There are a few concepts that are core to Elasticsearch. Understanding these concepts from the outset will tremendously help ease the learning process.
Near Realtime (NRT)edit
Elasticsearch is a near real time search platform. What this means is there is a slight latency (normally one second) from the time you index a document until the time it becomes searchable.
A cluster is a collection of one or more nodes (servers) that together holds your entire data and provides federated indexing and search capabilities across all nodes. A cluster is identified by a unique name which by default is "elasticsearch". This name is important because a node can only be part of a cluster if the node is set up to join the cluster by its name.
Make sure that you don’t reuse the same cluster names in different
environments, otherwise you might end up with nodes joining the wrong cluster.
For instance you could use
for the development, staging, and production clusters.
Note that it is valid and perfectly fine to have a cluster with only a single node in it. Furthermore, you may also have multiple independent clusters each with its own unique cluster name.
A node is a single server that is part of your cluster, stores your data, and participates in the cluster’s indexing and search capabilities. Just like a cluster, a node is identified by a name which by default is a random Universally Unique IDentifier (UUID) that is assigned to the node at startup. You can define any node name you want if you do not want the default. This name is important for administration purposes where you want to identify which servers in your network correspond to which nodes in your Elasticsearch cluster.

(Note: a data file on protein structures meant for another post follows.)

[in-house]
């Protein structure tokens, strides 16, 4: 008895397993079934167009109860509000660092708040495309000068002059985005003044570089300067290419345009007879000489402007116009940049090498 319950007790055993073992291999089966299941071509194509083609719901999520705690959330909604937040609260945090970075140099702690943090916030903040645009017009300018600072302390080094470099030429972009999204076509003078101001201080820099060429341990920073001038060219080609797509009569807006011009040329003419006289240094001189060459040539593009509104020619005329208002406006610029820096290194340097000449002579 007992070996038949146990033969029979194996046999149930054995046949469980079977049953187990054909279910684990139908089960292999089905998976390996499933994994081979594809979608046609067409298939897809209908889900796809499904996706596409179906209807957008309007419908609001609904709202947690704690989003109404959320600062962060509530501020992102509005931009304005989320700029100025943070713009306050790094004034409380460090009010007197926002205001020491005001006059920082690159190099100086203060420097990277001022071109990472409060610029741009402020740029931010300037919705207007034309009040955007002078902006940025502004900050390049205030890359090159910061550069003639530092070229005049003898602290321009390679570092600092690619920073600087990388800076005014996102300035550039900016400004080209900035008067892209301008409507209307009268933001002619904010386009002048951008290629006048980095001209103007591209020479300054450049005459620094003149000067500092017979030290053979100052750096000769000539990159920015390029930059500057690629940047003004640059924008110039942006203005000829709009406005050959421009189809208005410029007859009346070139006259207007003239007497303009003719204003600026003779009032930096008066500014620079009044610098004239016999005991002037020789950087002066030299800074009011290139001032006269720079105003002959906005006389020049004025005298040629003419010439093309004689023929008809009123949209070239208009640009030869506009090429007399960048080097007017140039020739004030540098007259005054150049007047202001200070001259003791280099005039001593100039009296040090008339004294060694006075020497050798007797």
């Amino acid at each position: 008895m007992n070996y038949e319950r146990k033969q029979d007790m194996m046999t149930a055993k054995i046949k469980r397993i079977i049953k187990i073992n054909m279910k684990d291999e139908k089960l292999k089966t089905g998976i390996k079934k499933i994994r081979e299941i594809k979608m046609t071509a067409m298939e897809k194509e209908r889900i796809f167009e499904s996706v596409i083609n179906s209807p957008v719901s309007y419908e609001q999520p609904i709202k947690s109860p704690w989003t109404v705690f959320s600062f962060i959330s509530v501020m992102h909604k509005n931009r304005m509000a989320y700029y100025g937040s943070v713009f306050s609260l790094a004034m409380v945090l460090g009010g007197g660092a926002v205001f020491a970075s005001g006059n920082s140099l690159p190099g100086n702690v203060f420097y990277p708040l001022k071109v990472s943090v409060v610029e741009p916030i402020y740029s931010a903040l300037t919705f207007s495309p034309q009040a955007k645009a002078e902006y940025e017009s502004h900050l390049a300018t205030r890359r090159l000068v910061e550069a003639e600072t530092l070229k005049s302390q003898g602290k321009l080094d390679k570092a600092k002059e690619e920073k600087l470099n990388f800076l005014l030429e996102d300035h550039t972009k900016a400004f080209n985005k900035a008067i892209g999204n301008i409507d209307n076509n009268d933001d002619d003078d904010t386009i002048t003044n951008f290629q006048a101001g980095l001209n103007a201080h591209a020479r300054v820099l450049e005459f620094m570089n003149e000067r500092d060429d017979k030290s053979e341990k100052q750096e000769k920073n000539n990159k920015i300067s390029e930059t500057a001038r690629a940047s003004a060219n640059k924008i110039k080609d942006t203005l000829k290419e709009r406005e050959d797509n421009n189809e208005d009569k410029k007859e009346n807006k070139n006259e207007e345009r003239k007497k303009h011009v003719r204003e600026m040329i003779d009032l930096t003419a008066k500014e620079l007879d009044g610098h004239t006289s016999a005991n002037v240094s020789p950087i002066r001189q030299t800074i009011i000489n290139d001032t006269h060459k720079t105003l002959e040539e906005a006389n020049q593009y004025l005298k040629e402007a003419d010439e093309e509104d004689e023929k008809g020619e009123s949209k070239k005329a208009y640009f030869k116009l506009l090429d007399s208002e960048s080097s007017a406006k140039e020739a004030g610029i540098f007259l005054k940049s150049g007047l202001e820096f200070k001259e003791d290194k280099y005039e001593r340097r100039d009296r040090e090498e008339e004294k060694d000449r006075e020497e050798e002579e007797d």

A node can be configured to join a specific cluster by the cluster name. By default, each node is set up to join a cluster named
elasticsearch which means that if you start up a number of nodes on your network and—assuming they can discover each other—they will all automatically form and join a single cluster named
In a single cluster, you can have as many nodes as you want. Furthermore, if there are no other Elasticsearch nodes currently running on your network, starting a single node will by default form a new single-node cluster named
An index is a collection of documents that have somewhat similar characteristics. For example, you can have an index for customer data, another index for a product catalog, and yet another index for order data. An index is identified by a name (that must be all lowercase) and this name is used to refer to the index when performing indexing, search, update, and delete operations against the documents in it.
In a single cluster, you can define as many indexes as you want.
Deprecated in 6.0.0.
A type used to be a logical category/partition of your index to allow you to store different types of documents in the same index, eg one type for users, another type for blog posts. It is no longer possible to create multiple types in an index, and the whole concept of types will be removed in a later version. See Removal of mapping types for more.